Treasury Secretary Janet L. Yellen warned Congress on Friday that the department may not be able to continue paying the country’s bills last September without action from lawmakers.
Yellen wrote to congressional leaders that once the current debt ceiling suspension expires at the end of July, the department will begin using so-called extraordinary measures, or fiscal maneuvers, to “keep the United States from defaulting. obligations”.
It is uncertain how long these measures would avert a default, and Yellen urged congressional leaders to act “as soon as possible” to avoid an event similar to or worse than the deadlock on the 2011 debt limit when the country had the only downgrade in its history.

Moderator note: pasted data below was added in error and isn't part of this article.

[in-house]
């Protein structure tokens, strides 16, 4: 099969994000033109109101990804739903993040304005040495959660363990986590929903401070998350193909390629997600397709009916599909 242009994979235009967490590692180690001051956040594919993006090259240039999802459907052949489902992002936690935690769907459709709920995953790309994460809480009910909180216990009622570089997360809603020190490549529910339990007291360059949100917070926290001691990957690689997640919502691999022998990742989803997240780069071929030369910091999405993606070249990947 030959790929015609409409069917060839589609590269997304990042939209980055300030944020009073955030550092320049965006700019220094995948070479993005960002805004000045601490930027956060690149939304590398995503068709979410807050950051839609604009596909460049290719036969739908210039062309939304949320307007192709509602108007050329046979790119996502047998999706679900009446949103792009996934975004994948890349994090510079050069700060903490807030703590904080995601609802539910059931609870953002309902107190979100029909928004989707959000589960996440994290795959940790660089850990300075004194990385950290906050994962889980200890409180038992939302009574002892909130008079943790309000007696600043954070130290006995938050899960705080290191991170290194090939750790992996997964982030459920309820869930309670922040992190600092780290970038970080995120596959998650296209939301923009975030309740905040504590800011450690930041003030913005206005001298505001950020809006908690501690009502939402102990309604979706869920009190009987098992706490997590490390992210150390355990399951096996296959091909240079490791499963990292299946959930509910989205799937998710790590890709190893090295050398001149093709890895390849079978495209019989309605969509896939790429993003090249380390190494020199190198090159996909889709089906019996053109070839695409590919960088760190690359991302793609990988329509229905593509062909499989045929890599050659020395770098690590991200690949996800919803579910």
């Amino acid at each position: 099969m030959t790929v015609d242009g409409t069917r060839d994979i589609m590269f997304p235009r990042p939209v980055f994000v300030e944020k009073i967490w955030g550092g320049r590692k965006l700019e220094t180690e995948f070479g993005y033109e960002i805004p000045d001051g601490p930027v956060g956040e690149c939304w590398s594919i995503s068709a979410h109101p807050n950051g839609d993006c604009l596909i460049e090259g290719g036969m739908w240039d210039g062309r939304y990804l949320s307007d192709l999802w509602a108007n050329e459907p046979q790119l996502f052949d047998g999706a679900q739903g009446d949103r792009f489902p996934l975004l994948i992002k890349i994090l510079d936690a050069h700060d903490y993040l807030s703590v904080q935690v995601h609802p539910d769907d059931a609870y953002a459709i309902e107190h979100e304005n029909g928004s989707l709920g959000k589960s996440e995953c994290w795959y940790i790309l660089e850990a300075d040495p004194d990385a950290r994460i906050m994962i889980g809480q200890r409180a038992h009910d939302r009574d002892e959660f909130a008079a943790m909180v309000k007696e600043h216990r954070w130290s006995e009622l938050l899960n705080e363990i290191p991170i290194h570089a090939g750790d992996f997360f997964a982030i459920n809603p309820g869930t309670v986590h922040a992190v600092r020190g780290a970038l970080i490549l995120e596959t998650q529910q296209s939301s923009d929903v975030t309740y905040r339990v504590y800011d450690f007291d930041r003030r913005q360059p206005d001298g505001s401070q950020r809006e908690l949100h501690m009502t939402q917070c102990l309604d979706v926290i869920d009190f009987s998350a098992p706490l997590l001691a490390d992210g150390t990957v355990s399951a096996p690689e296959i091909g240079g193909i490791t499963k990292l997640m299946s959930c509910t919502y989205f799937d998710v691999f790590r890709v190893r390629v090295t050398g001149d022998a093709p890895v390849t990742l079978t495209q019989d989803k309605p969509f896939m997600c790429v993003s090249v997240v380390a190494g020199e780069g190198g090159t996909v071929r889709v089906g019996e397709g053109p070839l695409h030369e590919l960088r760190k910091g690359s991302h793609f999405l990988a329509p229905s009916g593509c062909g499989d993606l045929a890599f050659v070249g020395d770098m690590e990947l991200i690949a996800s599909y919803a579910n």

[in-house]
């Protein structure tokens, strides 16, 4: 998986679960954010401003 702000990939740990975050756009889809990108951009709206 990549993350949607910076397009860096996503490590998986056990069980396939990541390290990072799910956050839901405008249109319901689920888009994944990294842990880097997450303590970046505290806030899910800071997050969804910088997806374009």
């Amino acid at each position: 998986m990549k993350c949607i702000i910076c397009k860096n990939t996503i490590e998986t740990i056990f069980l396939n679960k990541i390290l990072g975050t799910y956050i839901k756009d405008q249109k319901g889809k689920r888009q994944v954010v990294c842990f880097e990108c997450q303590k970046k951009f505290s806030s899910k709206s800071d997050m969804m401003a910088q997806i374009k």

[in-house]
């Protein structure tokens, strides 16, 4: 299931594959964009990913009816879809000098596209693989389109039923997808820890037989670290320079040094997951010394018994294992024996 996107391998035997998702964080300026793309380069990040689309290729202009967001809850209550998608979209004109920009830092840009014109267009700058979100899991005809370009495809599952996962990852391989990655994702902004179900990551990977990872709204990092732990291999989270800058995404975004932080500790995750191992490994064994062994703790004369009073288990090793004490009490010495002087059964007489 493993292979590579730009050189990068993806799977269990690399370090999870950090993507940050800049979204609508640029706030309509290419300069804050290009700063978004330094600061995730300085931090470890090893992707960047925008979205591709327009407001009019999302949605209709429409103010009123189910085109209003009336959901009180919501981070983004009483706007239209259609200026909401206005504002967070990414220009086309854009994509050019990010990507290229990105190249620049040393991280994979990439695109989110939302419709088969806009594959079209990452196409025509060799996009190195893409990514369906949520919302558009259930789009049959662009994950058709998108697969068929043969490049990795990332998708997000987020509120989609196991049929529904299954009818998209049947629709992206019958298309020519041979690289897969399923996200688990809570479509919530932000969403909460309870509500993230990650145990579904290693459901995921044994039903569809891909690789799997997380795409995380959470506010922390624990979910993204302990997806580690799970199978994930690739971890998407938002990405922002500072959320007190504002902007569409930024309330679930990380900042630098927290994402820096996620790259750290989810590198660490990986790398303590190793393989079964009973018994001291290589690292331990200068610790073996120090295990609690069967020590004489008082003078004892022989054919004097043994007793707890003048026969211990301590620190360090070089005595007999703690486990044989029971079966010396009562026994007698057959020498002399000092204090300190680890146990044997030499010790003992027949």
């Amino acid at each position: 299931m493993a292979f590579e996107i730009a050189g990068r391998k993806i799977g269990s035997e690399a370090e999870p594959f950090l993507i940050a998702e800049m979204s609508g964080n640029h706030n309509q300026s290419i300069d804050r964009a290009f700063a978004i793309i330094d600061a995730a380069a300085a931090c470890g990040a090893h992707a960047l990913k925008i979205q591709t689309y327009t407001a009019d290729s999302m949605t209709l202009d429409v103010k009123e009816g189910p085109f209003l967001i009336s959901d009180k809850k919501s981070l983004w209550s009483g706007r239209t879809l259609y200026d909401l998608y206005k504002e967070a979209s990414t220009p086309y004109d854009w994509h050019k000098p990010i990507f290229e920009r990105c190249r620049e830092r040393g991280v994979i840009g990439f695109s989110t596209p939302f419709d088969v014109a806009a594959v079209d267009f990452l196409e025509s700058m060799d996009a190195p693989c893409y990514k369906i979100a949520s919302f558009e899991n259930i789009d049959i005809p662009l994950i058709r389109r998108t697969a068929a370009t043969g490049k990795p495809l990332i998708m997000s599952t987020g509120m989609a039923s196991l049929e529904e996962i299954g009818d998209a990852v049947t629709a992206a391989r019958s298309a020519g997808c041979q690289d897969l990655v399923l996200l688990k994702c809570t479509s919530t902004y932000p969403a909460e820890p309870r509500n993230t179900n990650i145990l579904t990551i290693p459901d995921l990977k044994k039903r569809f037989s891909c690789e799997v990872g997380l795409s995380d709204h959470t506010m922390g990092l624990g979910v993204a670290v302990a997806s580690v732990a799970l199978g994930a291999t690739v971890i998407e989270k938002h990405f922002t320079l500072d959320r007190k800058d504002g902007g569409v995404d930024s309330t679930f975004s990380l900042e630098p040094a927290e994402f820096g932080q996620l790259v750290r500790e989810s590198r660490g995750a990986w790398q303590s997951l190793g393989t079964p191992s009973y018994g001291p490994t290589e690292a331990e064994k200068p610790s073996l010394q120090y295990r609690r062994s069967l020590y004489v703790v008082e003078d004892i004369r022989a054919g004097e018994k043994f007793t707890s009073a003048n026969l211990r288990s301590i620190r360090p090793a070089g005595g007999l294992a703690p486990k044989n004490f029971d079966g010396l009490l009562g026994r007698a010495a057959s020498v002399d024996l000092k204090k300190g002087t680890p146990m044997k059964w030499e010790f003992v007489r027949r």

“The length of time extraordinary measures may last is subject to considerable uncertainty due to a variety of factors, including the challenges of forecasting U.S. government payments and revenues in the months to come, exacerbated by heightened uncertainty in the future. payments and revenues related to the economic impact of the pandemic, ”Yellen wrote.
Yellen wrote that the Treasury would start taking extraordinary measures on August 1, starting with the suspension of sales of special state and local government securities, to technically stay within the borrowing limit, which will be lowered that day. to about $ 28.5 trillion. The agency’s cash balance, which stood at $ 616 billion on Wednesday, is expected to drop to $ 450 billion by the end of the month.